Urchin Slayers Attempt to Save Underfor Rainforest

This story is original appeared in wrist and about Climate Desk cooperation.

Grant Downie was out of the Pacific Ocean about 10 minutes in when he realized he could no longer see from his right eye.

The second -generation commercial diver went deeper under the waves than the usual find he found: red sea urchins valued by restaurateurs for their uni, or layer-grade gonads. But red urchins, which live in submarine forests, have been especially spotted in recent years. And each extra foot of depth forces more nitrogen into his bloodstream, raising his risk for dangerous bubbles present in his body or brain.

This time, in the middle of his vision of a black wall, he was afraid he would eventually push his body. Although his right eye recovered from its operation 20 minutes later, the 33-year-old insisted he was done with the risk dive, even if the decision would stop his income.

“I knew it was for me,” Downie said in March, about seven months after the incident, which happened on the beach at Fort Bragg in Northern California. “I’ll probably leave at 65 feet, but I don’t know if I’m going to do that deep, deep edge. It’s getting harder for men who are still trying to go. ”

Anyone who relies on California’s kelp forests for their livelihood can tell you that there is something very wrong under the Pacific ocean. Not only is the red urchin population in decline. Gone are most of the plants, the thick, tons of marine plants that once provided food, shelter, and safe haven to hundreds of marine species-from sea otters to abalone, rockfish. up to the starry stars. Where the fluffy threads of giant guards or like the whipped bull pillow have been sunk in the past, entire underwater graves have been destroyed by a particular predator: the purple urchin.

People sometimes refer to purple urchins as “zombies” in the sea – a result of their strange hunger and difficult skill to survive. (They can live in “hungry” mode for years.) Wearing spiky, baseball-sized pom-poms, purple urchins is everything, wasting everything from plankton to dead fish. But they are more inclined to raw, and they can chew through holdfast anchors every inch of the sea.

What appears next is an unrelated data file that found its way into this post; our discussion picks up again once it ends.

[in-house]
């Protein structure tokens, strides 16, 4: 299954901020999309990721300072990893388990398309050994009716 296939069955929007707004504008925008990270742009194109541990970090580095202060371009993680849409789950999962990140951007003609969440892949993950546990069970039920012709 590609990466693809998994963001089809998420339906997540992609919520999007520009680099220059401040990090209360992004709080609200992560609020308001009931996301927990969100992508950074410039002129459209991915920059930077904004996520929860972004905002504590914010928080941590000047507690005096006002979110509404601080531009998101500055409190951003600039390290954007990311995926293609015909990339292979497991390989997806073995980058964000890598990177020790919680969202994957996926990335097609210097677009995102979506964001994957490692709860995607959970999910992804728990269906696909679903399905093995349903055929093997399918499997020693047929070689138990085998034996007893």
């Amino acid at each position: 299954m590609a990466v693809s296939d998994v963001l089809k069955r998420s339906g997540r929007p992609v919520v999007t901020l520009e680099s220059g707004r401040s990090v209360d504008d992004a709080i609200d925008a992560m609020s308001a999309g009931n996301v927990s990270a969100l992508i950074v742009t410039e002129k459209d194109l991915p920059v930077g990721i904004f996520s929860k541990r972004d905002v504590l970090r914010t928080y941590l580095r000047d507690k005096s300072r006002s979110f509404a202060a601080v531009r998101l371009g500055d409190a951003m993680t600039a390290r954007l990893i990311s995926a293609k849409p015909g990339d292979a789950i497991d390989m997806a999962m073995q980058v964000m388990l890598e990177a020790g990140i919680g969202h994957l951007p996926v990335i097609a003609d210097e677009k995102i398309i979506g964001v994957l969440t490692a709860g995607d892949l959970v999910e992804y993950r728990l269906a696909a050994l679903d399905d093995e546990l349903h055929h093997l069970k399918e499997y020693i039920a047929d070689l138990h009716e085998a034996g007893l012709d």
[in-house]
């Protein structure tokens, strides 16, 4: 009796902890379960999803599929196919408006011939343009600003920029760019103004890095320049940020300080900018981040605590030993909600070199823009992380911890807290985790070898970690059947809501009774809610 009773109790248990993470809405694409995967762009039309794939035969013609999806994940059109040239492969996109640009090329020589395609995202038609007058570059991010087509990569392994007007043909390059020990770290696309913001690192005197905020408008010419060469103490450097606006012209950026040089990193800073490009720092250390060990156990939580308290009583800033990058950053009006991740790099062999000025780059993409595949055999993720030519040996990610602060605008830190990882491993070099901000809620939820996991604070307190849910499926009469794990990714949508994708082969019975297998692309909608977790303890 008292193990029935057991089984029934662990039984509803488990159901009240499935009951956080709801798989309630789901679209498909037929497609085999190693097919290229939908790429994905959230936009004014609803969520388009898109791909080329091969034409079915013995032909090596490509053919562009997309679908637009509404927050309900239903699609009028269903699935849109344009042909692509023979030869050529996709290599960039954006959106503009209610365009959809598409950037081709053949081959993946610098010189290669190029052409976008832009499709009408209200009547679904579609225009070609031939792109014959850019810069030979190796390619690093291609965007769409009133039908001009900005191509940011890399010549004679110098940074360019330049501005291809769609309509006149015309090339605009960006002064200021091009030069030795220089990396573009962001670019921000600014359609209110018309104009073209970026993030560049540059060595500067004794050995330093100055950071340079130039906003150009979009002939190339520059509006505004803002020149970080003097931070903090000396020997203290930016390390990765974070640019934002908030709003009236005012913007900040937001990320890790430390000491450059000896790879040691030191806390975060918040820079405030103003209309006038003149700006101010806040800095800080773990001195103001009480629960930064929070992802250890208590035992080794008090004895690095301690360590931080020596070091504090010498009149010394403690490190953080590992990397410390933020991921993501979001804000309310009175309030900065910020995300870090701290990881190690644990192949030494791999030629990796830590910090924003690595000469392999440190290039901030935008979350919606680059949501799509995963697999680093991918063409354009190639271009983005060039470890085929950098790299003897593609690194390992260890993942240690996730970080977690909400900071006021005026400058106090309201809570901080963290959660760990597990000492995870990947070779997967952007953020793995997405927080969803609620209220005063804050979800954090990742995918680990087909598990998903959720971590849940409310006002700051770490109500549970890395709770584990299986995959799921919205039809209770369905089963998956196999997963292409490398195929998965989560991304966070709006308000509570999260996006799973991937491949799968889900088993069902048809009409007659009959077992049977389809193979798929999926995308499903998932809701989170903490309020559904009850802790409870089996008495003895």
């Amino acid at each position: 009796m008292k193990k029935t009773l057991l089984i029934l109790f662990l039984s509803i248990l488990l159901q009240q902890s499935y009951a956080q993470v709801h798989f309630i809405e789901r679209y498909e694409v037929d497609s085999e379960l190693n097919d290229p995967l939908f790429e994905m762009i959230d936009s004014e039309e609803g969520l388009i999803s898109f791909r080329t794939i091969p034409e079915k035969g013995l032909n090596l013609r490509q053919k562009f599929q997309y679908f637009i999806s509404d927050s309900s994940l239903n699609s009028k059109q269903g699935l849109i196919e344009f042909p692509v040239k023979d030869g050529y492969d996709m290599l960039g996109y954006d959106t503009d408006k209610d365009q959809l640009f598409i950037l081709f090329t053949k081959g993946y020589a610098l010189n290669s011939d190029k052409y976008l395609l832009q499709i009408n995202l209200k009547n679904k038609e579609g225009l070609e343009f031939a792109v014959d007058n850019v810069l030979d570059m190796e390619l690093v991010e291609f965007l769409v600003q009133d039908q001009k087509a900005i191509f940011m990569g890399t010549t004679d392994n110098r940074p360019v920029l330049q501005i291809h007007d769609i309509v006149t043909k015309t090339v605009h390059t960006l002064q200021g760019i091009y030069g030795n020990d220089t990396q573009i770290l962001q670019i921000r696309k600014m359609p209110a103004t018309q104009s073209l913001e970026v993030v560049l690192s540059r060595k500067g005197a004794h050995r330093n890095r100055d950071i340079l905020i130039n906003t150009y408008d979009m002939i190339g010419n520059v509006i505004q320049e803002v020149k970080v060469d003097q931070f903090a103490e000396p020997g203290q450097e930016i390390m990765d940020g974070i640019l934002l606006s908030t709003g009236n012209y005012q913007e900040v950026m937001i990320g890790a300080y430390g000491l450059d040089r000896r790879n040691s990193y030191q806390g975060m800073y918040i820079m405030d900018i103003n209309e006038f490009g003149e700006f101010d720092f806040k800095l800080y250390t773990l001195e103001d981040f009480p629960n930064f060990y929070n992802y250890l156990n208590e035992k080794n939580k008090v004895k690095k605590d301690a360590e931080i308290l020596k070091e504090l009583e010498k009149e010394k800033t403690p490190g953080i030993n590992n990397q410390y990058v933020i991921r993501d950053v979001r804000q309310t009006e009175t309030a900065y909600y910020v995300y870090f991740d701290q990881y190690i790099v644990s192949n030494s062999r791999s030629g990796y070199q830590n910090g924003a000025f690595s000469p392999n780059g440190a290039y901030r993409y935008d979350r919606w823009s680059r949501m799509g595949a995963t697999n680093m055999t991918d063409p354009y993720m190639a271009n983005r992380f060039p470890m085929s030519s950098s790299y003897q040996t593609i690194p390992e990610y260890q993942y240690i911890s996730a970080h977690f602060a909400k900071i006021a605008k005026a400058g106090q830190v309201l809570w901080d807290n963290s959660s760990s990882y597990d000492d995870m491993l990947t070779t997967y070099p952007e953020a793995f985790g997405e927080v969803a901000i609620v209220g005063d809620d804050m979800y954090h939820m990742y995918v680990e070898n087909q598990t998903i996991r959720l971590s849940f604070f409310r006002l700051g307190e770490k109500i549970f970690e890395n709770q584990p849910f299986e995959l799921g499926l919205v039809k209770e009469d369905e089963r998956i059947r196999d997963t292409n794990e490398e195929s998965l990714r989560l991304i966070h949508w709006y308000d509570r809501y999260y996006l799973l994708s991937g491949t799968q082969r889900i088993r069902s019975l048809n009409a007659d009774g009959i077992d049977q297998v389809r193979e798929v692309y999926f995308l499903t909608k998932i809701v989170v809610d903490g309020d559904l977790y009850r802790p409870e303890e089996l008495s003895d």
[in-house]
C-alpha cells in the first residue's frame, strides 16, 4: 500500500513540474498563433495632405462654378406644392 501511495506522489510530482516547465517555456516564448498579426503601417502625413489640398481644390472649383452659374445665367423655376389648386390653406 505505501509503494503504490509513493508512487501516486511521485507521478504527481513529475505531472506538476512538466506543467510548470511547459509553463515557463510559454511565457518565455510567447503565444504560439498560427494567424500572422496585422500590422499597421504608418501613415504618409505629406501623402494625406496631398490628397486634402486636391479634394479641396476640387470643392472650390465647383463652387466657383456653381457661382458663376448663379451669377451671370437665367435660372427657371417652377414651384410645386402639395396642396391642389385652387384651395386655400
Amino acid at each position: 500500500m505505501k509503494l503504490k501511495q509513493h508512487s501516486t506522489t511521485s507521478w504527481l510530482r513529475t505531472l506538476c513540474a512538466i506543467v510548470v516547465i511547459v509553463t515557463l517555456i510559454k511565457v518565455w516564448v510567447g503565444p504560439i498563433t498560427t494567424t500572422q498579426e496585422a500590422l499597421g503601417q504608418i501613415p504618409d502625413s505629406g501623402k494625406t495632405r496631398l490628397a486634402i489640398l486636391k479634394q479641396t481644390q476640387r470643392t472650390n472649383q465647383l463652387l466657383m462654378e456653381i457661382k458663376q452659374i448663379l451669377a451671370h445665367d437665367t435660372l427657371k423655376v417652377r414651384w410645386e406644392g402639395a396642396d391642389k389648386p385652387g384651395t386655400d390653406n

The resulting “urchin barrens,” as divers call them, could reach hundreds of miles, with scientists reporting earlier this year that some kalps in Northern California are suffer 95 percent loss from 2012.

Kelp is key to much of the West Coast’s ocean biodiversity. Like terrestrial forests, kelp (a technical type of brown algae) is a significant carbon sink, producing sun and carbon dioxide leaves and canopies. But unlike trees, which return most of the carbon to the atmosphere by its decomposition, dead poison there is potential to sink under the sea, gives a natural form of sequestration. Due to the devastation of forests of nubs and hungry urchins waiting for the light of the sea, that cycle was severely disrupted.

“Loss of very important systems, which means loss of fishing, loss of recreational opportunities, loss of carbon sequestration, loss of coastal protection,” said Fiorenza Micheli, a marine ecologist and codirector of Stanford’s Center for Ocean Solutions. “It’s akin to losing a forest – unless we can’t see it.”

Parts of the West Coast look like a 10,000 percent increase of purple urchins for a five -year period. Numerous numbers of “purps,” as commercial divers call them, are rocking coastal communities in California and southern Oregon. As a result, many weed enthusiasts – commercial fishermen, recreation enthusiasts, scuba divers, and scientists, to name a few – are increasingly desperate to get rid of the purple sea urchin infestation on their own. hands, always armed with hammers and dive knives.

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